Stock exchange operator BATS Global Markets is buying Direct Edge to create the nation’s second-biggest stock exchange.
The new company will account for about 21 percent of the approximately 6.5 billion shares that are traded daily on exchanges, according to BATS. It would leapfrog over the Nasdaq and rank behind the New York Stock Exchange.
The combination is an important milestone for the U.S. equities market, said BATS CEO Joe Ratterman, who will serve as CEO of the merged company.
The deal is part of a trend of consolidation among global stock exchanges. Technology has increased the speed at which trades are processed but has reduced the profit margins that exchanges can make on shares traded.
Egypt official: Planes arriving nearly empty
The chairman of Egyptian Airports Co. says some flights are arriving nearly empty to Egypt and that passenger traffic in the past week has fallen by half.
Chairman Gad el-Karim Nasr said in a statement released Monday that arrivals to the Red Sea resort cities of Sharm el-Sheik and Hurghada over the past seven days have borne much of the decline. Because of the country’s violent turmoil, some flights that can carry more than 100 passengers from Europe arrive with just nine and return full from beach resorts.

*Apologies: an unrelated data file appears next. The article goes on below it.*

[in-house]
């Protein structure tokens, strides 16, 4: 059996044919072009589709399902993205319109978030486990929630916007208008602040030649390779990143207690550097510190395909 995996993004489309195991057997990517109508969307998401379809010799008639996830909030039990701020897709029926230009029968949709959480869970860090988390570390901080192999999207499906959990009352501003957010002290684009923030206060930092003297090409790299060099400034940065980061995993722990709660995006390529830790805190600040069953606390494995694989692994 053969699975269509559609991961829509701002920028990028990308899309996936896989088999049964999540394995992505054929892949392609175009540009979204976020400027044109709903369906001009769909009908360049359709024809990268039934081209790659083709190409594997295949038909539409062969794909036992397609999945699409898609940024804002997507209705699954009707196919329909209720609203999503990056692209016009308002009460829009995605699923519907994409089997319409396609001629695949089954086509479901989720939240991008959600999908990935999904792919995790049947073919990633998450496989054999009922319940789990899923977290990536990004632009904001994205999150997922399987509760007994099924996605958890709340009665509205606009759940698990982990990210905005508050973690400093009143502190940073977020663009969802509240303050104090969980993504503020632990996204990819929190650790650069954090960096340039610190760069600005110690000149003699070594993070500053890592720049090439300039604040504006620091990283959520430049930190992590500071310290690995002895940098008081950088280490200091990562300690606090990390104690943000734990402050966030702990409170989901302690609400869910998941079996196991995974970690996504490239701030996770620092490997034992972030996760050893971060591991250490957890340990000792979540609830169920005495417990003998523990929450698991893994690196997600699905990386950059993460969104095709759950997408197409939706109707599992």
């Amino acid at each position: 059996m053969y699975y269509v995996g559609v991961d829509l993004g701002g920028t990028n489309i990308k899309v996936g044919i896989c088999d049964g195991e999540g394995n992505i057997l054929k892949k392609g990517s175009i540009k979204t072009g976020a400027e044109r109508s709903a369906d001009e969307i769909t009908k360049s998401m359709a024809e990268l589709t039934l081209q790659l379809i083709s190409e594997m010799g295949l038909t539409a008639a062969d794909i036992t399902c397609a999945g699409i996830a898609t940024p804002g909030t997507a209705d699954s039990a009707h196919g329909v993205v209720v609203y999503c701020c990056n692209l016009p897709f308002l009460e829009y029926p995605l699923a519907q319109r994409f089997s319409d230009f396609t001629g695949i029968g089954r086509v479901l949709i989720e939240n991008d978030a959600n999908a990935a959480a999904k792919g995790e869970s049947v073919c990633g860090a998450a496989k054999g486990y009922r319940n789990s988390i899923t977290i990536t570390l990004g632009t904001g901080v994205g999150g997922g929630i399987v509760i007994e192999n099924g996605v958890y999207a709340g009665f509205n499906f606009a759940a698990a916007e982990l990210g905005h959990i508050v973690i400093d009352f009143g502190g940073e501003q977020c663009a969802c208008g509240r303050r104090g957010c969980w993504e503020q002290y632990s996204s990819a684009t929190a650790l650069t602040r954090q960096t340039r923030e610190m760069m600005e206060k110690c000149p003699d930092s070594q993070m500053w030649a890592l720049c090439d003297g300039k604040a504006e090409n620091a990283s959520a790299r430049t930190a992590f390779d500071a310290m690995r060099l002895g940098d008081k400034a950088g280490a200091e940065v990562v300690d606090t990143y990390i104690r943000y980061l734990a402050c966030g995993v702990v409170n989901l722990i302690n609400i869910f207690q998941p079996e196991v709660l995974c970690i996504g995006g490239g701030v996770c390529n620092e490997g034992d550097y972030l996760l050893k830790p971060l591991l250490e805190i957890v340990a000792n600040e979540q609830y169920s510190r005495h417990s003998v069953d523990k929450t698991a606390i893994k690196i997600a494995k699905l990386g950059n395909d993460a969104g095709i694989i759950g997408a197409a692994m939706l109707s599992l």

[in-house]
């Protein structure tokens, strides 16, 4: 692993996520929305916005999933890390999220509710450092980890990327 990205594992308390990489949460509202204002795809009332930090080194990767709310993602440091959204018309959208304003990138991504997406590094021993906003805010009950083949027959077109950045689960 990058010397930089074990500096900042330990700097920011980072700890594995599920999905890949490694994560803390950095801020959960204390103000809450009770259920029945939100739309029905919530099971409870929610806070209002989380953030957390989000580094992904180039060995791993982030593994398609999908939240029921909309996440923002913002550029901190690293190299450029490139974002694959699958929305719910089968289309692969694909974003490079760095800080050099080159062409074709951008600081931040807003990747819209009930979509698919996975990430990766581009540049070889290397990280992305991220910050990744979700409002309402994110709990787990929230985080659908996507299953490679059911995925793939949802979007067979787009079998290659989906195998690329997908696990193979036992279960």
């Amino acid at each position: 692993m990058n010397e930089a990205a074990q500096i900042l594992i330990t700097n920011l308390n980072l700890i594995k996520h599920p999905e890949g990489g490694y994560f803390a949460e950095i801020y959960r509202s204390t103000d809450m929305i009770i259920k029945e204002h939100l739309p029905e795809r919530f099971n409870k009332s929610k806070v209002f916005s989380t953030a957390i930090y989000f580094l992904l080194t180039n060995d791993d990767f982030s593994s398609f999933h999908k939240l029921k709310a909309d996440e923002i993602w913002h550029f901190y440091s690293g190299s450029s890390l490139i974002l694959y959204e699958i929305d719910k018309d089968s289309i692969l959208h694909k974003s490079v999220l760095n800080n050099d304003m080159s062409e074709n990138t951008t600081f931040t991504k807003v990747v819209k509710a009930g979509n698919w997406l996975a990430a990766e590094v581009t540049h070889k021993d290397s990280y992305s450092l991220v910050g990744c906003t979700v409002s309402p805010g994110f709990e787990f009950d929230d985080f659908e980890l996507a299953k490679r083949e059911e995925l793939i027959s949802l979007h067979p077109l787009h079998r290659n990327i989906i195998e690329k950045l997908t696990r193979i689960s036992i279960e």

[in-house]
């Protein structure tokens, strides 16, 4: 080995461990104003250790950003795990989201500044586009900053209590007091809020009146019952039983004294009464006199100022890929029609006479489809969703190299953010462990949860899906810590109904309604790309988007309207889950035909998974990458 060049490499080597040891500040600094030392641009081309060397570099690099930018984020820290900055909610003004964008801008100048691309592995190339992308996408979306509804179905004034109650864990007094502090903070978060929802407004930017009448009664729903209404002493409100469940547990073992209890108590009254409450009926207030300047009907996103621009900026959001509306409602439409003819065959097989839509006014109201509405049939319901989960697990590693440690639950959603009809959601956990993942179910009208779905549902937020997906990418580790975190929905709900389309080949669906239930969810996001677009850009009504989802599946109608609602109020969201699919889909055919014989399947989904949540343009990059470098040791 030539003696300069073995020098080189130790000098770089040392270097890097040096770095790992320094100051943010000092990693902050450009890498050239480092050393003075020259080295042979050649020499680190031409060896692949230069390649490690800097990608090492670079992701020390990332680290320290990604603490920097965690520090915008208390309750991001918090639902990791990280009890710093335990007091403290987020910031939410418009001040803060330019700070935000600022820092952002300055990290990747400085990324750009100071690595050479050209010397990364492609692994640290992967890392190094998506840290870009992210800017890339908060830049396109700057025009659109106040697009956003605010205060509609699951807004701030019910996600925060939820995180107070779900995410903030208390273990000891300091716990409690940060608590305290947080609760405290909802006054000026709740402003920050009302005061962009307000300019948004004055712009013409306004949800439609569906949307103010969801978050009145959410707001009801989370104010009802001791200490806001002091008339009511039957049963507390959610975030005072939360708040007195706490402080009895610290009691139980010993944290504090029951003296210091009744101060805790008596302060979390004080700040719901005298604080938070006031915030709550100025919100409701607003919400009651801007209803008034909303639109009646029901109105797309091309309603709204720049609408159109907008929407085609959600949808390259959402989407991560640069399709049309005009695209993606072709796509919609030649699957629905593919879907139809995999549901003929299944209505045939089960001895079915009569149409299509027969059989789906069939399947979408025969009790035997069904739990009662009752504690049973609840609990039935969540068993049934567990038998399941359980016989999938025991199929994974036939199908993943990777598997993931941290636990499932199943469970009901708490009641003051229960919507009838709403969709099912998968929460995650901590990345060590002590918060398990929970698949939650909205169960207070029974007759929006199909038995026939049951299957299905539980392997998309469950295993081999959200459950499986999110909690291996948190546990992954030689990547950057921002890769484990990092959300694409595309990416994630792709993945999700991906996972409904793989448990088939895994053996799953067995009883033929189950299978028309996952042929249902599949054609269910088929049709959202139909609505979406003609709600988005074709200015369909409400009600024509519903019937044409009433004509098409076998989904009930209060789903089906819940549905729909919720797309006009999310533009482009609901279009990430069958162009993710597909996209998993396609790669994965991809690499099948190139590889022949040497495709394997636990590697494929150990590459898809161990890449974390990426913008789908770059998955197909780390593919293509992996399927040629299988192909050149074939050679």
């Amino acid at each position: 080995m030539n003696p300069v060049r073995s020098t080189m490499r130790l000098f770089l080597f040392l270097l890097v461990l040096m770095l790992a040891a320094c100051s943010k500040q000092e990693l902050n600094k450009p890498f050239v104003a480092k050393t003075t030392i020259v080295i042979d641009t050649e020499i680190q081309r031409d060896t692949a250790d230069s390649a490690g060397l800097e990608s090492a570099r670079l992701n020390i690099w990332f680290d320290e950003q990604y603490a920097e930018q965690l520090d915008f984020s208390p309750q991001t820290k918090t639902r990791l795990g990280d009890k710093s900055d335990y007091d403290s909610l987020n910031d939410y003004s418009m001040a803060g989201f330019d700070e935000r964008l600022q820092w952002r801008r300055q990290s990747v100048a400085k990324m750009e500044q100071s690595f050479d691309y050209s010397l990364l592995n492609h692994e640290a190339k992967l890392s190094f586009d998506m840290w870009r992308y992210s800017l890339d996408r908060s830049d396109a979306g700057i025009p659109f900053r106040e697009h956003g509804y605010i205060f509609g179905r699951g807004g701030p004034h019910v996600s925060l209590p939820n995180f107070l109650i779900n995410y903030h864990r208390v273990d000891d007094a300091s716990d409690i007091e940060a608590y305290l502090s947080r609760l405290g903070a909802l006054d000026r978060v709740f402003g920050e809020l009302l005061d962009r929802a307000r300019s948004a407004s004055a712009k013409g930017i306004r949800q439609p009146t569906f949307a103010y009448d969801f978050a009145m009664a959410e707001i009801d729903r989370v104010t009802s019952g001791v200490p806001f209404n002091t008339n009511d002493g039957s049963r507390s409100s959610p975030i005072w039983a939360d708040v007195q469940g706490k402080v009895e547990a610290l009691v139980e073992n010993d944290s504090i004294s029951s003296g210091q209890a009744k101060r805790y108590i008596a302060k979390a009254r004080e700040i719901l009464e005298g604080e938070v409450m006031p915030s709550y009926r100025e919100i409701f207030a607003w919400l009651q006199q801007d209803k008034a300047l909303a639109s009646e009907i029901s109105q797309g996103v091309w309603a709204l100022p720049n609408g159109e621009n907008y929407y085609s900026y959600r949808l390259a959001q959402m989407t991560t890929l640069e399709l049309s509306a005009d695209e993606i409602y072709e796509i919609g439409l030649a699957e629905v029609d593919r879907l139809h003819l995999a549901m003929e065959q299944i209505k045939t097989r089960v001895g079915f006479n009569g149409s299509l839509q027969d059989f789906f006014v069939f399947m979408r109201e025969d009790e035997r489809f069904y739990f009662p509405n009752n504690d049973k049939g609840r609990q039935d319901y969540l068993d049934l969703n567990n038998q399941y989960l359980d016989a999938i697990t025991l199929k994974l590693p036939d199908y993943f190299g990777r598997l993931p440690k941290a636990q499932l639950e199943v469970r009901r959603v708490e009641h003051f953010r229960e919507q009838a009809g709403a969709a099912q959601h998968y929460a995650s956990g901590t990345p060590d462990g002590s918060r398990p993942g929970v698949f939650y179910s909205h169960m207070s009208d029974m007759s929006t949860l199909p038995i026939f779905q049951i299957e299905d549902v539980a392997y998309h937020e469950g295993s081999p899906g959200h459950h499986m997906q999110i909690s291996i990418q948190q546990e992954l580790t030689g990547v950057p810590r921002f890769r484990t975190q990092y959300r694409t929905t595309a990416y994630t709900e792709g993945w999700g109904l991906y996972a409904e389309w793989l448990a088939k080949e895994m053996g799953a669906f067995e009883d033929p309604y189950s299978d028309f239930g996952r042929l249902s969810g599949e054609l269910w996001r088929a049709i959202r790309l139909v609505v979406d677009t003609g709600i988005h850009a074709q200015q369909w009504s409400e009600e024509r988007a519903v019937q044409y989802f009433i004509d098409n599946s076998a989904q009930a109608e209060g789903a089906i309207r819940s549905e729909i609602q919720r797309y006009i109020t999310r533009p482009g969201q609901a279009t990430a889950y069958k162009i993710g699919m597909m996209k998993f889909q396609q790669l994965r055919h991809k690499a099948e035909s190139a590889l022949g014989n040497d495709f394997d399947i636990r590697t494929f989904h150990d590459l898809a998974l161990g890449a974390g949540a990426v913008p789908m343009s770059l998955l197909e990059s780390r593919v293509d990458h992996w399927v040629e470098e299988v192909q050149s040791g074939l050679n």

In a statement released Monday, the chairman said Egypt will likely see an even steeper decline in the number of visitors by next month. A number of airlines have canceled their flights.
Exchange halts trading after technical glitch
A technical glitch halted trading on Eurex, Europe’s largest derivatives market, for about 60 minutes, adding to this month’s tally of exchange breakdowns that included a three-hour shutdown of the Nasdaq Stock Market.
Eurex first said it was investigating technical issues in a post on its website at 8:30 a.m. Frankfurt, Germany, time on Monday, with data compiled by Bloomberg showing no prices for futures on the benchmark Euro Stoxx 50 Index and Germany’s DAX Index from about 8:15 a.m. Trading resumed at 9:20 a.m., Eurex said in a separate statement.
It added to the concern about electronic markets you’ve seen recently, said Christoph Hock, an equity sales trader at Alpha Wertpapierhandels GmbH in Frankfurt.
It wasn’t really a catastrophe because the U.K. is closed for a bank holiday and volumes are relatively thin compared to a normal Monday. But it adds to the recent problems.
Facebook value tops $100 billion
Facebook’s market value passed $100 billion amid optimism that the world’s largest social network can bolster sales from mobile advertising.
The stock touched $41.94 Monday, the highest intraday price since Facebook’s first trading day on May 18, 2012. Before Monday, the shares had advanced 52 percent this year, compared with a 17 percent gain in the Standard & Poor’s 500 Index.
The burgeoning market value is a turnabout for Facebook, which slumped as low as $17.73 in September. Concern about Facebook’s ability to sell more ads for wireless devices weighed on the shares after its $16 billion IPO, the largest technology offering on record.